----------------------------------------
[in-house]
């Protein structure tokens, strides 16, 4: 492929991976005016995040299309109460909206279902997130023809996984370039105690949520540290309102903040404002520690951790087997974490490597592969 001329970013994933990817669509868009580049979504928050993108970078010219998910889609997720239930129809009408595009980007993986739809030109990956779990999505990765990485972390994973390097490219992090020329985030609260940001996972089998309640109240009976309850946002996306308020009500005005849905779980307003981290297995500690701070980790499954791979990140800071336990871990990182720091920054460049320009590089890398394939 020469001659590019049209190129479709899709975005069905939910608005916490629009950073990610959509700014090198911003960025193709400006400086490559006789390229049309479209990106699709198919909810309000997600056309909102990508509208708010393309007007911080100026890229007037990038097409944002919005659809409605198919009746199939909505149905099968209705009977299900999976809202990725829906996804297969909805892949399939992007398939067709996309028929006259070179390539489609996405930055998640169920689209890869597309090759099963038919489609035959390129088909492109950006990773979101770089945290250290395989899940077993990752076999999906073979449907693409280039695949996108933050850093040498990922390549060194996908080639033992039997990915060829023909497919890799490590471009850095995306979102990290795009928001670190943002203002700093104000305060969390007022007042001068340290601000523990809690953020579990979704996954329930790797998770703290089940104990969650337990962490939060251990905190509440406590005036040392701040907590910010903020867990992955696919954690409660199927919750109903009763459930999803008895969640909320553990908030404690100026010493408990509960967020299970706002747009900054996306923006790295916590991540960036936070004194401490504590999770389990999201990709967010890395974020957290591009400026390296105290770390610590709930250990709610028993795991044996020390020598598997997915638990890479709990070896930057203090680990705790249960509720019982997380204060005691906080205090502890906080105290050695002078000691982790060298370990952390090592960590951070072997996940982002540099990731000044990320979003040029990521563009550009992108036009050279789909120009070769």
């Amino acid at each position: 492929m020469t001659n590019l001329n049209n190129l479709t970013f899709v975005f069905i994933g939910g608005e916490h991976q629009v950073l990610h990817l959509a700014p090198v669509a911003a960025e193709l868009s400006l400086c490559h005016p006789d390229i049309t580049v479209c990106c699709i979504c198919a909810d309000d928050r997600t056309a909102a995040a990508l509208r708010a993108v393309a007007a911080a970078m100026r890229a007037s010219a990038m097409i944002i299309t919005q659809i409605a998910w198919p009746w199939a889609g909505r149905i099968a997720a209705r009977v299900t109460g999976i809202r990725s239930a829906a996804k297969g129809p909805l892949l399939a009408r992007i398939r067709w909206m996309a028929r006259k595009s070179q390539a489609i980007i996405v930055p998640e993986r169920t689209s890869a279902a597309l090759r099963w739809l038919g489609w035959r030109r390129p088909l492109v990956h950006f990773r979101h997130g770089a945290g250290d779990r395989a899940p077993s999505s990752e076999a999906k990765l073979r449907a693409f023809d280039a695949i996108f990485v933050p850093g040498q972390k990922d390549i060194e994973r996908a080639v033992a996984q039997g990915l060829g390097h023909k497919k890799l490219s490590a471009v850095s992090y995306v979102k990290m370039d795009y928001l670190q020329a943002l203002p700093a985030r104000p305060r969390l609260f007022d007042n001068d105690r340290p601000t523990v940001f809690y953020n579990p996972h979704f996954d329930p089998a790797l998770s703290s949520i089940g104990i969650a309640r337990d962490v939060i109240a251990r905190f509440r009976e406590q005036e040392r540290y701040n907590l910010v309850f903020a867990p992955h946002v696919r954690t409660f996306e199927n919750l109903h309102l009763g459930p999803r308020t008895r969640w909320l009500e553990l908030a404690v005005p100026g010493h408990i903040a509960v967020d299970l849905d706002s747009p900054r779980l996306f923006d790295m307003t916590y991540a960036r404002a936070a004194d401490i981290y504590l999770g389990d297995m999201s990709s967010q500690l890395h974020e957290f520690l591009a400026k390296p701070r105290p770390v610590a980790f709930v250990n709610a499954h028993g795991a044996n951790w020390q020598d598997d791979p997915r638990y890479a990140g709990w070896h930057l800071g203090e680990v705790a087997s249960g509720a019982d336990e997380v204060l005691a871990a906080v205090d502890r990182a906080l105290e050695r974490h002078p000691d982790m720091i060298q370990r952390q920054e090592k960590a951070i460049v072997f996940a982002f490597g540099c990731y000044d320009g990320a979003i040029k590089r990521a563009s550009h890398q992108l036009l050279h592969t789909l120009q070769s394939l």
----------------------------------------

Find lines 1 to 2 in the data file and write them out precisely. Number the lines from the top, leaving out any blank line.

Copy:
[in-house]
């Protein structure tokens, strides 16, 4: 492929991976005016995040299309109460909206279902997130023809996984370039105690949520540290309102903040404002520690951790087997974490490597592969 001329970013994933990817669509868009580049979504928050993108970078010219998910889609997720239930129809009408595009980007993986739809030109990956779990999505990765990485972390994973390097490219992090020329985030609260940001996972089998309640109240009976309850946002996306308020009500005005849905779980307003981290297995500690701070980790499954791979990140800071336990871990990182720091920054460049320009590089890398394939 020469001659590019049209190129479709899709975005069905939910608005916490629009950073990610959509700014090198911003960025193709400006400086490559006789390229049309479209990106699709198919909810309000997600056309909102990508509208708010393309007007911080100026890229007037990038097409944002919005659809409605198919009746199939909505149905099968209705009977299900999976809202990725829906996804297969909805892949399939992007398939067709996309028929006259070179390539489609996405930055998640169920689209890869597309090759099963038919489609035959390129088909492109950006990773979101770089945290250290395989899940077993990752076999999906073979449907693409280039695949996108933050850093040498990922390549060194996908080639033992039997990915060829023909497919890799490590471009850095995306979102990290795009928001670190943002203002700093104000305060969390007022007042001068340290601000523990809690953020579990979704996954329930790797998770703290089940104990969650337990962490939060251990905190509440406590005036040392701040907590910010903020867990992955696919954690409660199927919750109903009763459930999803008895969640909320553990908030404690100026010493408990509960967020299970706002747009900054996306923006790295916590991540960036936070004194401490504590999770389990999201990709967010890395974020957290591009400026390296105290770390610590709930250990709610028993795991044996020390020598598997997915638990890479709990070896930057203090680990705790249960509720019982997380204060005691906080205090502890906080105290050695002078000691982790060298370990952390090592960590951070072997996940982002540099990731000044990320979003040029990521563009550009992108036009050279789909120009070769």